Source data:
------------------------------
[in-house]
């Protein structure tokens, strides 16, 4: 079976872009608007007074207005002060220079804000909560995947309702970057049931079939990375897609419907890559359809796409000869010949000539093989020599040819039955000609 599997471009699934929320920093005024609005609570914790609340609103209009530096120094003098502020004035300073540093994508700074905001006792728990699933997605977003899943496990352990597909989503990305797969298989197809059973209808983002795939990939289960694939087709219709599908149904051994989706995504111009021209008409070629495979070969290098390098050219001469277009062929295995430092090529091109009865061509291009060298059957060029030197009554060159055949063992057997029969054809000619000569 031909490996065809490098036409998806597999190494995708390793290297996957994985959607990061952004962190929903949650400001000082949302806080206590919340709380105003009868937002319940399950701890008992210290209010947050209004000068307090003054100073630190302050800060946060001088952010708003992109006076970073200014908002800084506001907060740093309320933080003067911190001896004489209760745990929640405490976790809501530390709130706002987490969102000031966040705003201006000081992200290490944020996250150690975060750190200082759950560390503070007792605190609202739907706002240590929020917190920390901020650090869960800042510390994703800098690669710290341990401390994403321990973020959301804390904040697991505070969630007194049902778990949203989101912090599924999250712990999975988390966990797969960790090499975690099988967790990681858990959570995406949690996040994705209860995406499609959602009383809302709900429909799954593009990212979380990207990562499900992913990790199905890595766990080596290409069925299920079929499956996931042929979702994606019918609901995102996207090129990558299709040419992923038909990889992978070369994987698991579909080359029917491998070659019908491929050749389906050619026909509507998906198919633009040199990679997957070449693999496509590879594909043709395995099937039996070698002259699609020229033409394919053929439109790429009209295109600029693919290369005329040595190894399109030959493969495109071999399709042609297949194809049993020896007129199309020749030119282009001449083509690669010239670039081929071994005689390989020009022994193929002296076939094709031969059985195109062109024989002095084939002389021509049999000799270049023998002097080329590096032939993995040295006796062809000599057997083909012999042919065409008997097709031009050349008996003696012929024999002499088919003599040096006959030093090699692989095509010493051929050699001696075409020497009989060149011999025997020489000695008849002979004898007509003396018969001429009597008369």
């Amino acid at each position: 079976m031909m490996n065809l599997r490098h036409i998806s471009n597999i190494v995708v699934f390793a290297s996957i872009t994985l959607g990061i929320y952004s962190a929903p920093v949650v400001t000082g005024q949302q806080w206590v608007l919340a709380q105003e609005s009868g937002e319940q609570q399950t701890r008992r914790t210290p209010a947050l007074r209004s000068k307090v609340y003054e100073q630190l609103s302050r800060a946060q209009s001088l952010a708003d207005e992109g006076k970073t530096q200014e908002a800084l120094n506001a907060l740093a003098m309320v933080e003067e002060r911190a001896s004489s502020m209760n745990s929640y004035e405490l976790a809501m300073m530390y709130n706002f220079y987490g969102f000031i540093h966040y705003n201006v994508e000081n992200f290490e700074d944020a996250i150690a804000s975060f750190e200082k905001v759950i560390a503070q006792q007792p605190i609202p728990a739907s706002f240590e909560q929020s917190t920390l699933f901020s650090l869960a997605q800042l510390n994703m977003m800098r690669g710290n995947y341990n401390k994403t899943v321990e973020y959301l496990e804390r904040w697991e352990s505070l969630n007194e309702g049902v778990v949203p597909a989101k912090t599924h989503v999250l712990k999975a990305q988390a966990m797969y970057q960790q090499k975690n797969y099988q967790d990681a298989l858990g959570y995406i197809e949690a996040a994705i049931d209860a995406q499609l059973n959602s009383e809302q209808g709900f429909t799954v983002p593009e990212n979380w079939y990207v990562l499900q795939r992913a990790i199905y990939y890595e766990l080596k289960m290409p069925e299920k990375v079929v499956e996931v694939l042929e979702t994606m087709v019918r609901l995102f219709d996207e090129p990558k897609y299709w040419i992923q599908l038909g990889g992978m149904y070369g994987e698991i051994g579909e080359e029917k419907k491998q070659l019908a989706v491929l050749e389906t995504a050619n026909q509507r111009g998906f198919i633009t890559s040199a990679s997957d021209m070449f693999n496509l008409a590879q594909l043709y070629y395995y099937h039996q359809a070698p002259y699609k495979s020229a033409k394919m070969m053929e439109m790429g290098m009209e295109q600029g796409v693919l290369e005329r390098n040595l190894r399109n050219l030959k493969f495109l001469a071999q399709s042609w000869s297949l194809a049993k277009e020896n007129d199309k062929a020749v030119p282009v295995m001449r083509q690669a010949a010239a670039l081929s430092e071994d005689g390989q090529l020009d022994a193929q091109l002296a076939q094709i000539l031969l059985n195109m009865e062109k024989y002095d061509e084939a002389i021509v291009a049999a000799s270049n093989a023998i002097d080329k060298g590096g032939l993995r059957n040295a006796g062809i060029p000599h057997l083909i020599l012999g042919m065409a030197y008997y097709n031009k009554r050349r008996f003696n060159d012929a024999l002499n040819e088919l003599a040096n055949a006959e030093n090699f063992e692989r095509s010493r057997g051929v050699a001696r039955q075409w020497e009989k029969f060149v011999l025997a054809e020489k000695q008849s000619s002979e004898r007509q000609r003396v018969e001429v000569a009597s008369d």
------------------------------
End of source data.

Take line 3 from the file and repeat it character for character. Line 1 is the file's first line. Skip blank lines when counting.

């Amino acid at each position: 079976m031909m490996n065809l599997r490098h036409i998806s471009n597999i190494v995708v699934f390793a290297s996957i872009t994985l959607g990061i929320y952004s962190a929903p920093v949650v400001t000082g005024q949302q806080w206590v608007l919340a709380q105003e609005s009868g937002e319940q609570q399950t701890r008992r914790t210290p209010a947050l007074r209004s000068k307090v609340y003054e100073q630190l609103s302050r800060a946060q209009s001088l952010a708003d207005e992109g006076k970073t530096q200014e908002a800084l120094n506001a907060l740093a003098m309320v933080e003067e002060r911190a001896s004489s502020m209760n745990s929640y004035e405490l976790a809501m300073m530390y709130n706002f220079y987490g969102f000031i540093h966040y705003n201006v994508e000081n992200f290490e700074d944020a996250i150690a804000s975060f750190e200082k905001v759950i560390a503070q006792q007792p605190i609202p728990a739907s706002f240590e909560q929020s917190t920390l699933f901020s650090l869960a997605q800042l510390n994703m977003m800098r690669g710290n995947y341990n401390k994403t899943v321990e973020y959301l496990e804390r904040w697991e352990s505070l969630n007194e309702g049902v778990v949203p597909a989101k912090t599924h989503v999250l712990k999975a990305q988390a966990m797969y970057q960790q090499k975690n797969y099988q967790d990681a298989l858990g959570y995406i197809e949690a996040a994705i049931d209860a995406q499609l059973n959602s009383e809302q209808g709900f429909t799954v983002p593009e990212n979380w079939y990207v990562l499900q795939r992913a990790i199905y990939y890595e766990l080596k289960m290409p069925e299920k990375v079929v499956e996931v694939l042929e979702t994606m087709v019918r609901l995102f219709d996207e090129p990558k897609y299709w040419i992923q599908l038909g990889g992978m149904y070369g994987e698991i051994g579909e080359e029917k419907k491998q070659l019908a989706v491929l050749e389906t995504a050619n026909q509507r111009g998906f198919i633009t890559s040199a990679s997957d021209m070449f693999n496509l008409a590879q594909l043709y070629y395995y099937h039996q359809a070698p002259y699609k495979s020229a033409k394919m070969m053929e439109m790429g290098m009209e295109q600029g796409v693919l290369e005329r390098n040595l190894r399109n050219l030959k493969f495109l001469a071999q399709s042609w000869s297949l194809a049993k277009e020896n007129d199309k062929a020749v030119p282009v295995m001449r083509q690669a010949a010239a670039l081929s430092e071994d005689g390989q090529l020009d022994a193929q091109l002296a076939q094709i000539l031969l059985n195109m009865e062109k024989y002095d061509e084939a002389i021509v291009a049999a000799s270049n093989a023998i002097d080329k060298g590096g032939l993995r059957n040295a006796g062809i060029p000599h057997l083909i020599l012999g042919m065409a030197y008997y097709n031009k009554r050349r008996f003696n060159d012929a024999l002499n040819e088919l003599a040096n055949a006959e030093n090699f063992e692989r095509s010493r057997g051929v050699a001696r039955q075409w020497e009989k029969f060149v011999l025997a054809e020489k000695q008849s000619s002979e004898r007509q000609r003396v018969e001429v000569a009597s008369d």